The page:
Mud time arrives in the Berkshires like a bout of anxiety. The clearly defined whites and blacks of winter give way to a queasy beige. There are downed branches everywhere, hummocks of gravel spewed up by the snowplow. Everything seems slightly off kilter in the unforgiving light that lingers too long into the afternoon. The frozen dirt road with its well-defined runnels turns overnight into a quagmire — more dangerous than ice. One road over from us a car sank to its bumpers in the muck. It’s impossible to imagine that the world was ever green — or will be again. And then the first of the chives, thin as cat whiskers, push through the dried mat of last year’s bounty.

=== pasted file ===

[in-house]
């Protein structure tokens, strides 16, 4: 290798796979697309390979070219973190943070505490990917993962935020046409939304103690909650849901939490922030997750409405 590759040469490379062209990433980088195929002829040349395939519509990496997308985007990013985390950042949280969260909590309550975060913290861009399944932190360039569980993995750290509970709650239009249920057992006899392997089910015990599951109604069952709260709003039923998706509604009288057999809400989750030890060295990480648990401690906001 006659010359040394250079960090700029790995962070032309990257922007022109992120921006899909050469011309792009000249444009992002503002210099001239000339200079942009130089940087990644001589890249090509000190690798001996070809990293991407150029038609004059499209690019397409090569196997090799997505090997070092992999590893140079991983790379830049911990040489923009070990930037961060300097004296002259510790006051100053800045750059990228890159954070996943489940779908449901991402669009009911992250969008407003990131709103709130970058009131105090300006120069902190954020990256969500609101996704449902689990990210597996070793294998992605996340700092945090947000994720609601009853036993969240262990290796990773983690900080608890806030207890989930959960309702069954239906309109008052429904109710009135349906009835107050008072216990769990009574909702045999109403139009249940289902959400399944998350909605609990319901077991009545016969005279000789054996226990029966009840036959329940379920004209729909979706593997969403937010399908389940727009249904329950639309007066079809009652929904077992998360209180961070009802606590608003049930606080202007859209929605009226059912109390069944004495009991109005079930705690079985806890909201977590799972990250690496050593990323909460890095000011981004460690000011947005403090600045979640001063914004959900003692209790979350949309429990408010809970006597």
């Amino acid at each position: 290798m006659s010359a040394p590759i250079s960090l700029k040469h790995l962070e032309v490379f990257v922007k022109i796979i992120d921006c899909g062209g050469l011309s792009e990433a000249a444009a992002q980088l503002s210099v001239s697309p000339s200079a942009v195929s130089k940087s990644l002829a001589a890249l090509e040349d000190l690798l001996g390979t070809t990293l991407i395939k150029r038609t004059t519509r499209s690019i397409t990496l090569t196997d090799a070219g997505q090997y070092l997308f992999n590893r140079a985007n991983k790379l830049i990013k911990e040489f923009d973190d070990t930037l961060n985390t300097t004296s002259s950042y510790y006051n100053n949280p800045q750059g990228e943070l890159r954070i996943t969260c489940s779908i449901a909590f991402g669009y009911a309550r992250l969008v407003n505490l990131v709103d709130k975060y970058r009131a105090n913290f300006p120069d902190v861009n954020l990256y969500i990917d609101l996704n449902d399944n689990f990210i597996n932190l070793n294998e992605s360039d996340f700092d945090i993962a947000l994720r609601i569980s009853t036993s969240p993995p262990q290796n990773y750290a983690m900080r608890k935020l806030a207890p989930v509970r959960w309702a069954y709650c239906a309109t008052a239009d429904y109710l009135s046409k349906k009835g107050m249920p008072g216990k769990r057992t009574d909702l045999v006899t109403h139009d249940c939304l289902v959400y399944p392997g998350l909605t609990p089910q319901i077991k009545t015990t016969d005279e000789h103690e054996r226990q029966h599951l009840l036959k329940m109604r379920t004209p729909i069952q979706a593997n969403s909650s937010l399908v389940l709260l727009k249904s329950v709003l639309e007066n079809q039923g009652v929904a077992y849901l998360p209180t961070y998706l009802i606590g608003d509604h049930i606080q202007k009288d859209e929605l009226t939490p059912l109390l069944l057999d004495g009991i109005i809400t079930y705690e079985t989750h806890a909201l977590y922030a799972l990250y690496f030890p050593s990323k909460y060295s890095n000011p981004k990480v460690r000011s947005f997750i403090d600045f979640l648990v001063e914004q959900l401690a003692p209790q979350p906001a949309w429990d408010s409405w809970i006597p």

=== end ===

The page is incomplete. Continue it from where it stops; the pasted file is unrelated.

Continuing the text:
by Tess Taylor
We unstave the winter’s tangle.
Sad tomatoes, sullen sky.
We unplay the summer’s blight.
Rotted on the vine, black fruit
swings free of strings that bound it.
In the compost, ghost melon; in the fields
grotesque extruded peppers.
We prod half-thawed mucky things.
In the sky, starlings eddying.
Tomorrow, snow again, old silence.
Today, the creaking icy puller.
Last night I woke
to wild unfrozen prattle.
Rain on the roof—a foreign liquid tongue.